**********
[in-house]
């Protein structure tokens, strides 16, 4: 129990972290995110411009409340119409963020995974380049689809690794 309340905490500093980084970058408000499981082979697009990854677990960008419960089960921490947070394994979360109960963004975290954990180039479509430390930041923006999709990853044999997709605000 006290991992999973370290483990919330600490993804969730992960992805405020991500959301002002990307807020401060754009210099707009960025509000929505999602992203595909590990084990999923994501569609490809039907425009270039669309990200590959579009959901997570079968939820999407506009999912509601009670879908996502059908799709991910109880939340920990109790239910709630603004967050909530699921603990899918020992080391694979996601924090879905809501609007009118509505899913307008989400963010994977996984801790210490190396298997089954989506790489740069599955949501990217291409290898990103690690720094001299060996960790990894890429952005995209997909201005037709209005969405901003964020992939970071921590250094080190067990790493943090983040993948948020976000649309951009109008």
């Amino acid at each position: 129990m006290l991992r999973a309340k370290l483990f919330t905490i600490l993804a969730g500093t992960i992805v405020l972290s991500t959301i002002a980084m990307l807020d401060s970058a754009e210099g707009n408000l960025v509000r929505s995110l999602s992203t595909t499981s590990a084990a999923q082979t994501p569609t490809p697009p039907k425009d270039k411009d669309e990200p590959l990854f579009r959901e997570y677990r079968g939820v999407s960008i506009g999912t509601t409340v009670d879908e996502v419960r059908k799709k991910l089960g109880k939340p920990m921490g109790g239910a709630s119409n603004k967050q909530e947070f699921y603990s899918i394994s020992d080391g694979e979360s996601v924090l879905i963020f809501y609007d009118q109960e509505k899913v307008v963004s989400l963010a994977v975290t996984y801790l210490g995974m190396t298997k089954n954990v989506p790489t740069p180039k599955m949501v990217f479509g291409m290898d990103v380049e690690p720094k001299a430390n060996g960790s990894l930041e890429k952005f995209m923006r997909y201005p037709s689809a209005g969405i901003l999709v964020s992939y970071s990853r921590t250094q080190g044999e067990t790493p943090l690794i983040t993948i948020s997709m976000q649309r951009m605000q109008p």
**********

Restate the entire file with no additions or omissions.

[in-house]
């Protein structure tokens, strides 16, 4: 129990972290995110411009409340119409963020995974380049689809690794 309340905490500093980084970058408000499981082979697009990854677990960008419960089960921490947070394994979360109960963004975290954990180039479509430390930041923006999709990853044999997709605000 006290991992999973370290483990919330600490993804969730992960992805405020991500959301002002990307807020401060754009210099707009960025509000929505999602992203595909590990084990999923994501569609490809039907425009270039669309990200590959579009959901997570079968939820999407506009999912509601009670879908996502059908799709991910109880939340920990109790239910709630603004967050909530699921603990899918020992080391694979996601924090879905809501609007009118509505899913307008989400963010994977996984801790210490190396298997089954989506790489740069599955949501990217291409290898990103690690720094001299060996960790990894890429952005995209997909201005037709209005969405901003964020992939970071921590250094080190067990790493943090983040993948948020976000649309951009109008």
């Amino acid at each position: 129990m006290l991992r999973a309340k370290l483990f919330t905490i600490l993804a969730g500093t992960i992805v405020l972290s991500t959301i002002a980084m990307l807020d401060s970058a754009e210099g707009n408000l960025v509000r929505s995110l999602s992203t595909t499981s590990a084990a999923q082979t994501p569609t490809p697009p039907k425009d270039k411009d669309e990200p590959l990854f579009r959901e997570y677990r079968g939820v999407s960008i506009g999912t509601t409340v009670d879908e996502v419960r059908k799709k991910l089960g109880k939340p920990m921490g109790g239910a709630s119409n603004k967050q909530e947070f699921y603990s899918i394994s020992d080391g694979e979360s996601v924090l879905i963020f809501y609007d009118q109960e509505k899913v307008v963004s989400l963010a994977v975290t996984y801790l210490g995974m190396t298997k089954n954990v989506p790489t740069p180039k599955m949501v990217f479509g291409m290898d990103v380049e690690p720094k001299a430390n060996g960790s990894l930041e890429k952005f995209m923006r997909y201005p037709s689809a209005g969405i901003l999709v964020s992939y970071s990853r921590t250094q080190g044999e067990t790493p943090l690794i983040t993948i948020s997709m976000q649309r951009m605000q109008p």